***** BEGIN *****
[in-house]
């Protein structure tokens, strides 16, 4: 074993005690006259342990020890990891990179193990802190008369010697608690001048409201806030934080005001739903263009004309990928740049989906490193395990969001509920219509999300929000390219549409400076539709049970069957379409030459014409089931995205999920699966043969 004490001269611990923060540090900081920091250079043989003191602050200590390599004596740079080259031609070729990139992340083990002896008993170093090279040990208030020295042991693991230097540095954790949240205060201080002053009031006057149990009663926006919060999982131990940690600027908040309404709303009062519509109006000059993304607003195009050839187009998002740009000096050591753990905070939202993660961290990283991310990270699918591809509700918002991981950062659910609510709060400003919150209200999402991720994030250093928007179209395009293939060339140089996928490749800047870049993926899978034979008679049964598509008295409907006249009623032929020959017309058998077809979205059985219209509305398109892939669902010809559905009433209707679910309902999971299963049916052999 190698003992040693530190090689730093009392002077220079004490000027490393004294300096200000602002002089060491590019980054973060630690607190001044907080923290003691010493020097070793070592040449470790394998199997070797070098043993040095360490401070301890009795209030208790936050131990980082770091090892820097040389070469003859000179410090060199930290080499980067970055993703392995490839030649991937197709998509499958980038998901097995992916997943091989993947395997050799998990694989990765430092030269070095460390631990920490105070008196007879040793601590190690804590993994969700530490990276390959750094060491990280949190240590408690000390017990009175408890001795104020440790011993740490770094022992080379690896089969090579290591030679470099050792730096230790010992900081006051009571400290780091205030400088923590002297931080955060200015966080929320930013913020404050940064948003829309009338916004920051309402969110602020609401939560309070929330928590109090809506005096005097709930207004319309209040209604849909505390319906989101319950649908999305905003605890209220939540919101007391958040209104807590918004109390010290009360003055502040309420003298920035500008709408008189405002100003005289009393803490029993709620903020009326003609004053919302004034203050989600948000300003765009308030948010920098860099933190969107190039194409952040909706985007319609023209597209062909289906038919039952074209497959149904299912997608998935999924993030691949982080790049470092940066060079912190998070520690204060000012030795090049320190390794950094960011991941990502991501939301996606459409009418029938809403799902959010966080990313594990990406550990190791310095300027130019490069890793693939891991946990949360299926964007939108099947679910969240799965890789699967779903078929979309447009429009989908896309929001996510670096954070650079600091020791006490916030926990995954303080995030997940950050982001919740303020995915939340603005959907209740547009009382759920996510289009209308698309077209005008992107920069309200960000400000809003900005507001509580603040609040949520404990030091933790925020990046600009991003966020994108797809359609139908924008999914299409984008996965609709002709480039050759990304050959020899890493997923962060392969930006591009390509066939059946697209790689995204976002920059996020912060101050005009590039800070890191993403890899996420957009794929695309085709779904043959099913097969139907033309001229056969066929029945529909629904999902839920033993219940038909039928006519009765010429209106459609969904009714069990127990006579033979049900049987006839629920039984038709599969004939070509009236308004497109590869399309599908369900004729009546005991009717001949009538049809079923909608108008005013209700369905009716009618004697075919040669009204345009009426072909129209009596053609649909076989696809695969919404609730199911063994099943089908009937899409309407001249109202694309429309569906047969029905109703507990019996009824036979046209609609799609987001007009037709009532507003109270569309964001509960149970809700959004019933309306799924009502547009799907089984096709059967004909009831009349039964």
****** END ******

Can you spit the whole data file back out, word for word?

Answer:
[in-house]
């Protein structure tokens, strides 16, 4: 074993005690006259342990020890990891990179193990802190008369010697608690001048409201806030934080005001739903263009004309990928740049989906490193395990969001509920219509999300929000390219549409400076539709049970069957379409030459014409089931995205999920699966043969 004490001269611990923060540090900081920091250079043989003191602050200590390599004596740079080259031609070729990139992340083990002896008993170093090279040990208030020295042991693991230097540095954790949240205060201080002053009031006057149990009663926006919060999982131990940690600027908040309404709303009062519509109006000059993304607003195009050839187009998002740009000096050591753990905070939202993660961290990283991310990270699918591809509700918002991981950062659910609510709060400003919150209200999402991720994030250093928007179209395009293939060339140089996928490749800047870049993926899978034979008679049964598509008295409907006249009623032929020959017309058998077809979205059985219209509305398109892939669902010809559905009433209707679910309902999971299963049916052999 190698003992040693530190090689730093009392002077220079004490000027490393004294300096200000602002002089060491590019980054973060630690607190001044907080923290003691010493020097070793070592040449470790394998199997070797070098043993040095360490401070301890009795209030208790936050131990980082770091090892820097040389070469003859000179410090060199930290080499980067970055993703392995490839030649991937197709998509499958980038998901097995992916997943091989993947395997050799998990694989990765430092030269070095460390631990920490105070008196007879040793601590190690804590993994969700530490990276390959750094060491990280949190240590408690000390017990009175408890001795104020440790011993740490770094022992080379690896089969090579290591030679470099050792730096230790010992900081006051009571400290780091205030400088923590002297931080955060200015966080929320930013913020404050940064948003829309009338916004920051309402969110602020609401939560309070929330928590109090809506005096005097709930207004319309209040209604849909505390319906989101319950649908999305905003605890209220939540919101007391958040209104807590918004109390010290009360003055502040309420003298920035500008709408008189405002100003005289009393803490029993709620903020009326003609004053919302004034203050989600948000300003765009308030948010920098860099933190969107190039194409952040909706985007319609023209597209062909289906038919039952074209497959149904299912997608998935999924993030691949982080790049470092940066060079912190998070520690204060000012030795090049320190390794950094960011991941990502991501939301996606459409009418029938809403799902959010966080990313594990990406550990190791310095300027130019490069890793693939891991946990949360299926964007939108099947679910969240799965890789699967779903078929979309447009429009989908896309929001996510670096954070650079600091020791006490916030926990995954303080995030997940950050982001919740303020995915939340603005959907209740547009009382759920996510289009209308698309077209005008992107920069309200960000400000809003900005507001509580603040609040949520404990030091933790925020990046600009991003966020994108797809359609139908924008999914299409984008996965609709002709480039050759990304050959020899890493997923962060392969930006591009390509066939059946697209790689995204976002920059996020912060101050005009590039800070890191993403890899996420957009794929695309085709779904043959099913097969139907033309001229056969066929029945529909629904999902839920033993219940038909039928006519009765010429209106459609969904009714069990127990006579033979049900049987006839629920039984038709599969004939070509009236308004497109590869399309599908369900004729009546005991009717001949009538049809079923909608108008005013209700369905009716009618004697075919040669009204345009009426072909129209009596053609649909076989696809695969919404609730199911063994099943089908009937899409309407001249109202694309429309569906047969029905109703507990019996009824036979046209609609799609987001007009037709009532507003109270569309964001509960149970809700959004019933309306799924009502547009799907089984096709059967004909009831009349039964």